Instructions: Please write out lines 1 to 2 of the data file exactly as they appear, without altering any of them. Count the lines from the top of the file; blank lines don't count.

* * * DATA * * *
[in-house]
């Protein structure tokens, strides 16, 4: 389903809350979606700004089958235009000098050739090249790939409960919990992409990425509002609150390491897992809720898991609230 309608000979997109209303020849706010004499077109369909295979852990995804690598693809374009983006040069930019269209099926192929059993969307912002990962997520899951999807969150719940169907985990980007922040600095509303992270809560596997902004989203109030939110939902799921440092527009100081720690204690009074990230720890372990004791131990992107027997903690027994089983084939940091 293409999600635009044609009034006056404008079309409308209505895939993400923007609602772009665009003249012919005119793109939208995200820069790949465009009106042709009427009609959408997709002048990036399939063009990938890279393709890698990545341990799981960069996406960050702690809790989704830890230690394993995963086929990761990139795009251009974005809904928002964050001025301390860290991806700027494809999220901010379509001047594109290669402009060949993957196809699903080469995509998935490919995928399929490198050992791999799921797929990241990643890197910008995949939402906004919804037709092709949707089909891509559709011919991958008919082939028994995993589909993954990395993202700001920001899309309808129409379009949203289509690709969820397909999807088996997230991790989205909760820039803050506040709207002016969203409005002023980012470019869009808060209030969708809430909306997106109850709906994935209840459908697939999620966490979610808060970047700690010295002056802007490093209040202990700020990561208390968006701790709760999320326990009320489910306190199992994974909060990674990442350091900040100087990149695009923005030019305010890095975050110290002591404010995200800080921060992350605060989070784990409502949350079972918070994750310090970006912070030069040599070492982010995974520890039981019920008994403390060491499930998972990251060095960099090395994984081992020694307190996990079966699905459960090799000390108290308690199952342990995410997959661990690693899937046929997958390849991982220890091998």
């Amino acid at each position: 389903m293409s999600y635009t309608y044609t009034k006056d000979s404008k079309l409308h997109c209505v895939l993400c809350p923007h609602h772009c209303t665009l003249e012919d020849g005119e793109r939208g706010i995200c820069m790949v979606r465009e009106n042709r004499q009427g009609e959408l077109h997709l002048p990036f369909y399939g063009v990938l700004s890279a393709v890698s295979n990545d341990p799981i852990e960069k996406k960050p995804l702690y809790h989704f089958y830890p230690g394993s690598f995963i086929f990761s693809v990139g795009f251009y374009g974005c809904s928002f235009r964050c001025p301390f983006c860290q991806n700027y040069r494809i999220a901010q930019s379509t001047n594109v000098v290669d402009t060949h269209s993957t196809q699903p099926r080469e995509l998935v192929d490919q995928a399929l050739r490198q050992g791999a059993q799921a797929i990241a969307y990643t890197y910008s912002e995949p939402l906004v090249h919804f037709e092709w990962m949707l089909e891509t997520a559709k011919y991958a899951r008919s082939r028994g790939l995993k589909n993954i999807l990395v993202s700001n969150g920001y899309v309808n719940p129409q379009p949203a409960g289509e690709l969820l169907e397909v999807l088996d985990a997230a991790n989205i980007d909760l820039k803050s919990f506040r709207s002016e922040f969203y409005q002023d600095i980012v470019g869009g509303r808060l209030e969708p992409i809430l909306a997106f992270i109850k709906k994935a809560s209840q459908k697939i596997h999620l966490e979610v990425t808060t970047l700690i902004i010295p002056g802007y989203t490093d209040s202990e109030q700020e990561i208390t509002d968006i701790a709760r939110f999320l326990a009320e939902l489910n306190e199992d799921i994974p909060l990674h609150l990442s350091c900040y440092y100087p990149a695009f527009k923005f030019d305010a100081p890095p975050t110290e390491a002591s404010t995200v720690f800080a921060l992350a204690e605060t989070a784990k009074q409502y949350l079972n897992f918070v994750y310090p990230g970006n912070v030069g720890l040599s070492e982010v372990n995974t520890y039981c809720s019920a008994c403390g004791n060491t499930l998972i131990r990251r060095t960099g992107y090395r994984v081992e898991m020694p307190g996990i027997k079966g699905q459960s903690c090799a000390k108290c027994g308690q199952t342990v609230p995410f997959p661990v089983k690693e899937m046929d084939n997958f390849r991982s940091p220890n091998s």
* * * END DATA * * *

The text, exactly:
[in-house]
């Protein structure tokens, strides 16, 4: 389903809350979606700004089958235009000098050739090249790939409960919990992409990425509002609150390491897992809720898991609230 309608000979997109209303020849706010004499077109369909295979852990995804690598693809374009983006040069930019269209099926192929059993969307912002990962997520899951999807969150719940169907985990980007922040600095509303992270809560596997902004989203109030939110939902799921440092527009100081720690204690009074990230720890372990004791131990992107027997903690027994089983084939940091 293409999600635009044609009034006056404008079309409308209505895939993400923007609602772009665009003249012919005119793109939208995200820069790949465009009106042709009427009609959408997709002048990036399939063009990938890279393709890698990545341990799981960069996406960050702690809790989704830890230690394993995963086929990761990139795009251009974005809904928002964050001025301390860290991806700027494809999220901010379509001047594109290669402009060949993957196809699903080469995509998935490919995928399929490198050992791999799921797929990241990643890197910008995949939402906004919804037709092709949707089909891509559709011919991958008919082939028994995993589909993954990395993202700001920001899309309808129409379009949203289509690709969820397909999807088996997230991790989205909760820039803050506040709207002016969203409005002023980012470019869009808060209030969708809430909306997106109850709906994935209840459908697939999620966490979610808060970047700690010295002056802007490093209040202990700020990561208390968006701790709760999320326990009320489910306190199992994974909060990674990442350091900040100087990149695009923005030019305010890095975050110290002591404010995200800080921060992350605060989070784990409502949350079972918070994750310090970006912070030069040599070492982010995974520890039981019920008994403390060491499930998972990251060095960099090395994984081992020694307190996990079966699905459960090799000390108290308690199952342990995410997959661990690693899937046929997958390849991982220890091998």